BEIJING, June 17 (Xinhua) -- China has made great progress in the fight against desertification in the past few years, with shrinking degraded land and reduced poverty in desertified areas.
Land degradation in China has lessened in recent years, Zhang Jianlong, head of the State Forestry Administration, told Xinhua ahead of the World Day to Combat Desertification and Drought, which falls on June 17 each year.
The area of desertified land in the country shrank by an annual average of 1,980 square km in the 2010-2014 period, a sharper decline than 1,717 square km for the 2005-2009 period and 1,283 square km for 2000-2004.
That was a reversal from the years before 2000, when desertified land was increasing, he said.
One result of the change can be felt in the capital city Beijing, which used to be plagued by sandstorms but has seen much less frequent occurrences.
Only two to three sandstorms were seen each year for the past two years, compared with over 13 around the year 2000, according to official data released last June.
China wants to rehabilitate 10 million hectares of desertified land in the 2016-2020 period, turning more than half of the country's reclaimable deserts into green land.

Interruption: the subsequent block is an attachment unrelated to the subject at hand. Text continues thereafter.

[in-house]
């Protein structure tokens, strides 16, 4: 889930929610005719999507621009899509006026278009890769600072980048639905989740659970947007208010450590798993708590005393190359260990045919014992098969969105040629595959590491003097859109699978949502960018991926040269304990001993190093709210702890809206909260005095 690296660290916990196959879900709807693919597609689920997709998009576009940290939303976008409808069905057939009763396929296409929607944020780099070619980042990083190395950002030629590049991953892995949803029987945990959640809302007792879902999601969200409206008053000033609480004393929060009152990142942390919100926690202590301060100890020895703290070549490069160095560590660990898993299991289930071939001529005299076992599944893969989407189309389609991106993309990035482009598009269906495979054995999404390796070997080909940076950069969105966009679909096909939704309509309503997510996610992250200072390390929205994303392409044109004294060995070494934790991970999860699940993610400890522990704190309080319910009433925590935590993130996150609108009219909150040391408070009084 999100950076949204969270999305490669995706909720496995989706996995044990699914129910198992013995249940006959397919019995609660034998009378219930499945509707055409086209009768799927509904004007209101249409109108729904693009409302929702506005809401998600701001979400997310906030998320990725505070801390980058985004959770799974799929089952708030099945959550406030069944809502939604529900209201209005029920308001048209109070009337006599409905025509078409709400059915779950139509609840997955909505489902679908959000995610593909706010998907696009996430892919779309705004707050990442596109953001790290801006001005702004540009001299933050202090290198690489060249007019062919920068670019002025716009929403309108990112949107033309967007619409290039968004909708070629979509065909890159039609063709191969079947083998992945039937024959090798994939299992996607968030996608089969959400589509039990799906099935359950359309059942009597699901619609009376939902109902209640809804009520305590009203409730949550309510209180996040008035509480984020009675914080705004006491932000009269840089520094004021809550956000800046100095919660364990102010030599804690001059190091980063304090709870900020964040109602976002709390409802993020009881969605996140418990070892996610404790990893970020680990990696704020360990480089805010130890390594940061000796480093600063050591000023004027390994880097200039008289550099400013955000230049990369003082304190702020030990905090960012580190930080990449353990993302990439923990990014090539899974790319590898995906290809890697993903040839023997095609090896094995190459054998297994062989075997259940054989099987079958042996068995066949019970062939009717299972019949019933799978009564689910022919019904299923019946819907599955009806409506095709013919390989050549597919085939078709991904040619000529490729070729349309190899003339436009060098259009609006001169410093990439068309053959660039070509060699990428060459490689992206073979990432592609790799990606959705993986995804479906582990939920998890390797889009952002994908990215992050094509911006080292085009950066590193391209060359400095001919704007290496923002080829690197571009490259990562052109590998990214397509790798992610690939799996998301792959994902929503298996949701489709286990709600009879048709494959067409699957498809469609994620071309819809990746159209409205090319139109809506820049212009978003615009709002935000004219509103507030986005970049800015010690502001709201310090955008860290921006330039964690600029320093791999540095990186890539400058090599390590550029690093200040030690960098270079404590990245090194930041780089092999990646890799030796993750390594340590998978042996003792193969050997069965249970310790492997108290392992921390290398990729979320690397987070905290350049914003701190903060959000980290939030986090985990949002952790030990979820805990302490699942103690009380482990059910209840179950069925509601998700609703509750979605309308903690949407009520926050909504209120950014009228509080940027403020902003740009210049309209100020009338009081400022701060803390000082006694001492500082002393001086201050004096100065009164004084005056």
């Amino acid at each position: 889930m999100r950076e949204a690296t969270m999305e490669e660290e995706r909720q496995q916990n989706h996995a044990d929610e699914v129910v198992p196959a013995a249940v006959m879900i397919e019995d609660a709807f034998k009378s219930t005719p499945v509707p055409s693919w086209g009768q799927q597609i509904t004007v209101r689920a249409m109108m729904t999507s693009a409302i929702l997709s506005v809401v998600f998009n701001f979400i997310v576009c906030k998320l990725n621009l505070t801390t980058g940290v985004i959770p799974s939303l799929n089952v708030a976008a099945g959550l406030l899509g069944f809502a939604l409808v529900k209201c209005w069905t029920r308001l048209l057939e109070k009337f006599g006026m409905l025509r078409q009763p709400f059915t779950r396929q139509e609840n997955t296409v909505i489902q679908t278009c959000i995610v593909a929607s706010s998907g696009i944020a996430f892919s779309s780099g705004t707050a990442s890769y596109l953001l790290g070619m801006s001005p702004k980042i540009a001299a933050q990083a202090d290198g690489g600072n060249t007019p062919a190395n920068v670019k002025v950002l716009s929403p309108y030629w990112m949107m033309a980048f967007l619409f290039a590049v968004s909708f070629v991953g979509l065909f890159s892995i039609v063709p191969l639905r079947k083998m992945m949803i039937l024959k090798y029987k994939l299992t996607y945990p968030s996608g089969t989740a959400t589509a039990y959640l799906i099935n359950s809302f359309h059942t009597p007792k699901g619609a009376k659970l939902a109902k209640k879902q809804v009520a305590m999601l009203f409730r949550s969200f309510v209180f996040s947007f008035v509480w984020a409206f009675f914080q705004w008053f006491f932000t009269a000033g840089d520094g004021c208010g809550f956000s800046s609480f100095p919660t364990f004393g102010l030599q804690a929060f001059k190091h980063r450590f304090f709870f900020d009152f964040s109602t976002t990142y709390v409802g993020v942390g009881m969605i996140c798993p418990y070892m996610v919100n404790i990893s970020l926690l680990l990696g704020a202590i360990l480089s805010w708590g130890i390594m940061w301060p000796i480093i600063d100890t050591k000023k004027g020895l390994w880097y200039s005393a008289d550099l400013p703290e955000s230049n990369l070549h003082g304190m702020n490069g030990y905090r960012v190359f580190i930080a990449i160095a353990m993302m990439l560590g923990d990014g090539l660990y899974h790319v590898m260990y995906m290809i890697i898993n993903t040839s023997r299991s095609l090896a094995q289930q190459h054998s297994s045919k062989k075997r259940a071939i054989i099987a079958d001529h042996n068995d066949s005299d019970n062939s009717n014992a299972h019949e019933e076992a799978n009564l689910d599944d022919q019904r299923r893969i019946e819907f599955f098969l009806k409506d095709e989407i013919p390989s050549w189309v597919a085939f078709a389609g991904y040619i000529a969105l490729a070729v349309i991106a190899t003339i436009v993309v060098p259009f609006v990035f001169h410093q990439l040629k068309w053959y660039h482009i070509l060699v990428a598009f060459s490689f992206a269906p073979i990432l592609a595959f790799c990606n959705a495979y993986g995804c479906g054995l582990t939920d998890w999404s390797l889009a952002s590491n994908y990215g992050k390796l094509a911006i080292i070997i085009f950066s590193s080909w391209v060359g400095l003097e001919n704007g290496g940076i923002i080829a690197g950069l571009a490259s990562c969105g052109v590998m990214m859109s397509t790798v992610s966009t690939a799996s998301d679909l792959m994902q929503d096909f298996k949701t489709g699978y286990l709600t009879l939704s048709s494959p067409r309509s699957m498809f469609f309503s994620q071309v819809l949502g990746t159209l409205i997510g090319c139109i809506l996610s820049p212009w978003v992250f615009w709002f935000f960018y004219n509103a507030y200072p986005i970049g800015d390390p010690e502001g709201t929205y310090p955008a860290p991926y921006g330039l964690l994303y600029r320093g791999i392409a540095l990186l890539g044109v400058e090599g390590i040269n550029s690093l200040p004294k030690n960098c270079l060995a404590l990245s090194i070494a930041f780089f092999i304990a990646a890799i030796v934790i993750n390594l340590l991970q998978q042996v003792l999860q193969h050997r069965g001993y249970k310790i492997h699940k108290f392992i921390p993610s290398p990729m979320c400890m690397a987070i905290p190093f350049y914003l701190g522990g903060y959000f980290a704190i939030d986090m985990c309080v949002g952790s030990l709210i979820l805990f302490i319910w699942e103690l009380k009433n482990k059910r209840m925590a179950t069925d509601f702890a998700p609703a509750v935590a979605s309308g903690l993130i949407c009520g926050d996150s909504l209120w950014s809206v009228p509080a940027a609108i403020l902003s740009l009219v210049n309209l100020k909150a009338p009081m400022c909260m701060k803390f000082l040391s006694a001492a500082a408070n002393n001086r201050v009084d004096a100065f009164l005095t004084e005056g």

To achieve that goal, the country must increase forest coverage to 23 percent by 2020 from 21.7 percent at the end of 2015, though the rate is still below the world average level of around 30 percent.
One of the largest forest projects is the Three-North Shelterbelt Forest Program. Launched in 1978 and expected to be completed by 2050, it consists of afforestation in northwest, north and northeast China.
By 2015, the project has seen nearly 30 million hectares of forests planted and preserved, Zhang said.
The greening also produced economic benefits. Grain output per hectare of farmland in the Three-North region has increased to 5,310 kg currently from 1,770 kg at the beginning of the project.
Some 6.7 million hectares of trees with economic value have been planted in the region, with around 15 million local people having shaken off poverty by growing orchards.
To a large extent, China's fight against desertification overlaps with its effort to reduce poverty, as about 35 percent of the poverty stricken counties are in desertified areas.
Zhang described the campaigns to address desertification and poverty as "twin brothers," saying only effective control of land degradation can bring an end to poverty while poor living conditions make it harder to reverse desertification.
The government views desertified areas as a priority in poverty reduction, engaging local people in environmental projects and developing specialty industries to help lift them out of poverty.